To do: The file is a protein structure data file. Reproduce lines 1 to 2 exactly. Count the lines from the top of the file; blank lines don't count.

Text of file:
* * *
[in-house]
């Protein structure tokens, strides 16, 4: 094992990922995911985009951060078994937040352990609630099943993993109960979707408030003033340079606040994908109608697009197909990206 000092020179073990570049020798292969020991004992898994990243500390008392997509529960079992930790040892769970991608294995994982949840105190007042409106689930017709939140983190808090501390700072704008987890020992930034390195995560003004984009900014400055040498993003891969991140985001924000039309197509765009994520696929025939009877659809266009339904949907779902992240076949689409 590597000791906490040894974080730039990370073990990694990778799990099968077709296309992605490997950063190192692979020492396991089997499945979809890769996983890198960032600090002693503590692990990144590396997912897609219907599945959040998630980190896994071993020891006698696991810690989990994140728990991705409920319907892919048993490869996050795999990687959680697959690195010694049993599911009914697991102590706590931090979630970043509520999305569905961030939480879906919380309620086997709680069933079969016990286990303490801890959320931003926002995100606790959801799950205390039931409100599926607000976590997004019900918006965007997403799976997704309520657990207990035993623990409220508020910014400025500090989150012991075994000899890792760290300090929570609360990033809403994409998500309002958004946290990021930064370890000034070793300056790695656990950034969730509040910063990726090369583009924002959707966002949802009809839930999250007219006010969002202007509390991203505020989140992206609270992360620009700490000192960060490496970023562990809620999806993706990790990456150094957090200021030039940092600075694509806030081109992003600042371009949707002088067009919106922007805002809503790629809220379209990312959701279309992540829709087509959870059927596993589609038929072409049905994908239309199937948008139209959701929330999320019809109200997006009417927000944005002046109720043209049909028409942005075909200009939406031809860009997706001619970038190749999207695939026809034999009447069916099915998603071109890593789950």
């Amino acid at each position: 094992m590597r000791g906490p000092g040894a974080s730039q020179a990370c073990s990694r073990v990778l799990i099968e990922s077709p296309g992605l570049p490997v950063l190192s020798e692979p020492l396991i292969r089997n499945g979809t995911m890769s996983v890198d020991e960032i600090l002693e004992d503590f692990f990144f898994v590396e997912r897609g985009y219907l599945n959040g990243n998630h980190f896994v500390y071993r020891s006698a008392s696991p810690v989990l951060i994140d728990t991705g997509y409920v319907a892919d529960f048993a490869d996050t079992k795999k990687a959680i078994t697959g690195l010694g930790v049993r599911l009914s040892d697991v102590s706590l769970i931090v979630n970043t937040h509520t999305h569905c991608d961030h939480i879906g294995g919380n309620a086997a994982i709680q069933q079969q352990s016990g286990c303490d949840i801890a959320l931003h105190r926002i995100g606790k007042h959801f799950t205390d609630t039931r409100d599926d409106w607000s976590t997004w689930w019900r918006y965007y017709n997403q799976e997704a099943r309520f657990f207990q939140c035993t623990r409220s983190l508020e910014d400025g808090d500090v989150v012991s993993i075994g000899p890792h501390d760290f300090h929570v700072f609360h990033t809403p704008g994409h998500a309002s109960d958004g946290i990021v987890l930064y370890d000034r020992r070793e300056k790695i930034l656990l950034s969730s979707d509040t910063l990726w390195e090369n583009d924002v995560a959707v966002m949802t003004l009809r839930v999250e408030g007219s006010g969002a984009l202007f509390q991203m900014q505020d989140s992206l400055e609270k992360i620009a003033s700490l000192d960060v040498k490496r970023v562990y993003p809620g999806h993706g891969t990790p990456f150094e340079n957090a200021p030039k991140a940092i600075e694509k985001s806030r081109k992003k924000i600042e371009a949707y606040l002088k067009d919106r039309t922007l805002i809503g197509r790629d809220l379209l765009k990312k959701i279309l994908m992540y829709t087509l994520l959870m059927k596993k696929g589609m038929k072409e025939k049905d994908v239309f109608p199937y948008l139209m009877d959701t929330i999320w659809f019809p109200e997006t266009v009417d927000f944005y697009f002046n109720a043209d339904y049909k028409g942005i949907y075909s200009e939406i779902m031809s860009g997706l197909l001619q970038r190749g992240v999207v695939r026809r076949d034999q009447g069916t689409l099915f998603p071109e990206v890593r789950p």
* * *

[in-house]
């Protein structure tokens, strides 16, 4: 094992990922995911985009951060078994937040352990609630099943993993109960979707408030003033340079606040994908109608697009197909990206 000092020179073990570049020798292969020991004992898994990243500390008392997509529960079992930790040892769970991608294995994982949840105190007042409106689930017709939140983190808090501390700072704008987890020992930034390195995560003004984009900014400055040498993003891969991140985001924000039309197509765009994520696929025939009877659809266009339904949907779902992240076949689409 590597000791906490040894974080730039990370073990990694990778799990099968077709296309992605490997950063190192692979020492396991089997499945979809890769996983890198960032600090002693503590692990990144590396997912897609219907599945959040998630980190896994071993020891006698696991810690989990994140728990991705409920319907892919048993490869996050795999990687959680697959690195010694049993599911009914697991102590706590931090979630970043509520999305569905961030939480879906919380309620086997709680069933079969016990286990303490801890959320931003926002995100606790959801799950205390039931409100599926607000976590997004019900918006965007997403799976997704309520657990207990035993623990409220508020910014400025500090989150012991075994000899890792760290300090929570609360990033809403994409998500309002958004946290990021930064370890000034070793300056790695656990950034969730509040910063990726090369583009924002959707966002949802009809839930999250007219006010969002202007509390991203505020989140992206609270992360620009700490000192960060490496970023562990809620999806993706990790990456150094957090200021030039940092600075694509806030081109992003600042371009949707002088067009919106922007805002809503790629809220379209990312959701279309992540829709087509959870059927596993589609038929072409049905994908239309199937948008139209959701929330999320019809109200997006009417927000944005002046109720043209049909028409942005075909200009939406031809860009997706001619970038190749999207695939026809034999009447069916099915998603071109890593789950």